Re: Remove paths from CSP?

On Thu, Feb 13, 2014 at 7:25 PM, Daniel Veditz <> wrote:

> I think paths are valuable: many sites, not just major ones, have
>  sections where certain resources come from, and other areas that might
> contain user-supplied (user-influenced?) content.

Since I wrote the initial email, I've gotten feedback from several teams on
this thread and inside Google who have informed me that paths are, in fact,
quite important to them. I no longer believe that dropping paths is the
right way forward.

What other options do we have to keep some of the benefit of paths? We
> could support paths only up to a point, for example one or two segments
> in addition to the host name, perhaps requiring full segments (supply a
> terminal '/' if not specified in the policy) rather than allowing
> partial matches.

The concern with paths is that it gives a fairly granular mechanism of
brute-forcing the value of a redirect's location, both cross- and

The nuclear option would be to simply allow redirects by checking only the
initial URL that's requested. That is, if
``redirects to ``, it would be allowed by `script-src`. That would avoid the problem of leakage entirely, but
weaken a policy's effectiveness.

Is this an option we'd like to pursue? Or are redirects too large a threat
to blindly allow?

For the record, Chrome is pretty good at catching redirects for most
resource types, but fails miserably at plugins: redirected Flash, Java,
etc. files currently exhibit the redirect-bypassing behavior described here.

> We could also reduce reporting. Is report-uri really a likely vector for
> this attack? I would think any effective attack would send boatloads of
> traffic to the attacker via report-uri, probably being detectable,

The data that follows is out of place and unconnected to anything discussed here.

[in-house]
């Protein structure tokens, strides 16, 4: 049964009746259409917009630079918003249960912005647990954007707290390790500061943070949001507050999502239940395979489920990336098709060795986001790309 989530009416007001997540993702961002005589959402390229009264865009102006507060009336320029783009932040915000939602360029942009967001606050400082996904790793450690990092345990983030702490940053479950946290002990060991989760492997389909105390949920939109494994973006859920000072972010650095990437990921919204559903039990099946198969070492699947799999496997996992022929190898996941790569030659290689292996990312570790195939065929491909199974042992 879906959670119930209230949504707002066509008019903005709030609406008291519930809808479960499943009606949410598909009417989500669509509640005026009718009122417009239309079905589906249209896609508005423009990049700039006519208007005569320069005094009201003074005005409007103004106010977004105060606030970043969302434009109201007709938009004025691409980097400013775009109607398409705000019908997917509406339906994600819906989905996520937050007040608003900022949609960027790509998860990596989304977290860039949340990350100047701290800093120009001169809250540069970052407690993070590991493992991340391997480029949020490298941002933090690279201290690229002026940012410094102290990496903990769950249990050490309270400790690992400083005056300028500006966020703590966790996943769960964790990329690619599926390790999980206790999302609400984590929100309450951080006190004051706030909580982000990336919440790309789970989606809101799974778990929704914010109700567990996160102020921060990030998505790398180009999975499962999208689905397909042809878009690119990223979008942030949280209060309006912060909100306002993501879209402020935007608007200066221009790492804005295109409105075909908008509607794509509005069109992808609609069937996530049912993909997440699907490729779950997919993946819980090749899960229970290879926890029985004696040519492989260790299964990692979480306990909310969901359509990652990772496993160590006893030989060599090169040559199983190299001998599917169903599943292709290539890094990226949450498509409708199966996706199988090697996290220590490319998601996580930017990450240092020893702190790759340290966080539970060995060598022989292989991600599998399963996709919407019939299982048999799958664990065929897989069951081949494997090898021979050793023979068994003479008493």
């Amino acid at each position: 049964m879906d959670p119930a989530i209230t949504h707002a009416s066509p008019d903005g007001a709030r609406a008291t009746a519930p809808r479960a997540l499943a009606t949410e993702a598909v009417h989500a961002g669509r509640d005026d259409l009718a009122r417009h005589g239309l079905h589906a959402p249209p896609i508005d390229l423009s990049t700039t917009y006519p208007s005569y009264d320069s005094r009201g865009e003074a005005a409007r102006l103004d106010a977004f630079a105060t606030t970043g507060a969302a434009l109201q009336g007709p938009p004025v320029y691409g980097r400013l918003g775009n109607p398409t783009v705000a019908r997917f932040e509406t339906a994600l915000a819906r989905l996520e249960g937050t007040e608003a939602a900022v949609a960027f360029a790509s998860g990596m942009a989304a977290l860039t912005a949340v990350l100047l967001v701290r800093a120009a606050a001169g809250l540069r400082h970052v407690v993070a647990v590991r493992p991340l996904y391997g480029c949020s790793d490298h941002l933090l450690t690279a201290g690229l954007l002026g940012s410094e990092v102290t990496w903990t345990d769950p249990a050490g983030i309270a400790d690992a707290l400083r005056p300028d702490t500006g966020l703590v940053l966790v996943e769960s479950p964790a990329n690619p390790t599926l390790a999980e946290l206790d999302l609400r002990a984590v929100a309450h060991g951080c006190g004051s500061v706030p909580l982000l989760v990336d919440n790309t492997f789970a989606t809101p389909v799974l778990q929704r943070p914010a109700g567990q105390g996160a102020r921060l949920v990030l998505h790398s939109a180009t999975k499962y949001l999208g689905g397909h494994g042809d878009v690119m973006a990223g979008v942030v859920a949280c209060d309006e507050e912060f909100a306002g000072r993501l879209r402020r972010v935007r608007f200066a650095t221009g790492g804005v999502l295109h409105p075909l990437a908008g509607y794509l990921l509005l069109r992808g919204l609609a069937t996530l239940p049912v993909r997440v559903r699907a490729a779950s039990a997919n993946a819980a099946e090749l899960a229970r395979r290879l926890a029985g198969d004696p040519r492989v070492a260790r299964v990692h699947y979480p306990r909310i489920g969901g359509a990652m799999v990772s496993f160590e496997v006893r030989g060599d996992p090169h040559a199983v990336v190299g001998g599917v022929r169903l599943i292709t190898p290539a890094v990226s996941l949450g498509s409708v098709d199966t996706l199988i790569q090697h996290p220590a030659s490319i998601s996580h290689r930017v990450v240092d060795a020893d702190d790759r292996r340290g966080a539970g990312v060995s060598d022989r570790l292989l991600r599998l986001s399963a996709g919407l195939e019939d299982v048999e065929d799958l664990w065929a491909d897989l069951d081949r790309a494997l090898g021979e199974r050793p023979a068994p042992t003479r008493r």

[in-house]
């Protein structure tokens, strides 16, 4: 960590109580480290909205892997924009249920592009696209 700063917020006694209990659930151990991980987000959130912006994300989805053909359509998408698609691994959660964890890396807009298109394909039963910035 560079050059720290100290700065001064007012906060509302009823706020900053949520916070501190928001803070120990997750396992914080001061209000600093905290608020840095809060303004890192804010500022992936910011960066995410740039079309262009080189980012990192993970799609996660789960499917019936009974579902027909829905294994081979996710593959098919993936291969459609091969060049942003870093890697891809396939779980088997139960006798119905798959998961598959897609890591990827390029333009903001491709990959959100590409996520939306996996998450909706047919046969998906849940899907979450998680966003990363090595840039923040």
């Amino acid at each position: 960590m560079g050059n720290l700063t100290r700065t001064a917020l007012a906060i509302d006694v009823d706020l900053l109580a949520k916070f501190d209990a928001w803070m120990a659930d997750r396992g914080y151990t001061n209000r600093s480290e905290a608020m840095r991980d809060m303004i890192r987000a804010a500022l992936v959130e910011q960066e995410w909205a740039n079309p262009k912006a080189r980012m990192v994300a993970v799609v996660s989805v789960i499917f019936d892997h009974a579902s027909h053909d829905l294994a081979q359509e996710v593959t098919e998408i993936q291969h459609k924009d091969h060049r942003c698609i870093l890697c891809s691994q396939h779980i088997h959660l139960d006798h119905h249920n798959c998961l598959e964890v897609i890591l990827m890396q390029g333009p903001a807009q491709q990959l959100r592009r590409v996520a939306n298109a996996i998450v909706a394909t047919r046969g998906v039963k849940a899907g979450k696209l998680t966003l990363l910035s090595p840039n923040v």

> definitely being slow, and maybe hard to correlate with an in-page
> attack on any given victim. Eliminating the in-page error event could
> help by forcing the attack to use report-uri exclusively.

I don't think reporting is really critical to the leakage. There is enough
data just from examining the page after the attempted load to determine
whether the load succeeded or failed. Egor's demo uses an <img> element's
`onload`/`onerror` events, but there are a number of other potential
vectors. Wost case, timing attacks would be effective, as you note at the
bottom of your email.

> We could and probably should reduce the amount of information sent in
> violation reports, especially when we've got information that the page
> itself doesn't know (that is, redirects). In particular, instead of the
> "stripped for reporting" of the blocked URL we could report the original
> URL that was found in the page. This would be more useful in the
> non-redirect case and doesn't leak information that the page could
> already know (e.g. via onerror/onload or by adding elements one at a
> time). In the redirect case doesn't leak information that an attacker
> couldn't otherwise know, such as user name if
> redirects to https://<username> (stripping only protects
> against leaking information found in paths).

This is a good suggestion, regardless of whether we enforce against
redirects. I think it'll be a litttle bit complicated to implement in
Blink, as I think we've thrown away the initial request URL by the time we
get around to checking the redirect URL, but that's no reason not to make
the change to the spec:

Mike West <>
Google+:, Twitter: @mikewest, Cell: +49 162 10 255 91

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Received on Friday, 14 February 2014 08:34:12 UTC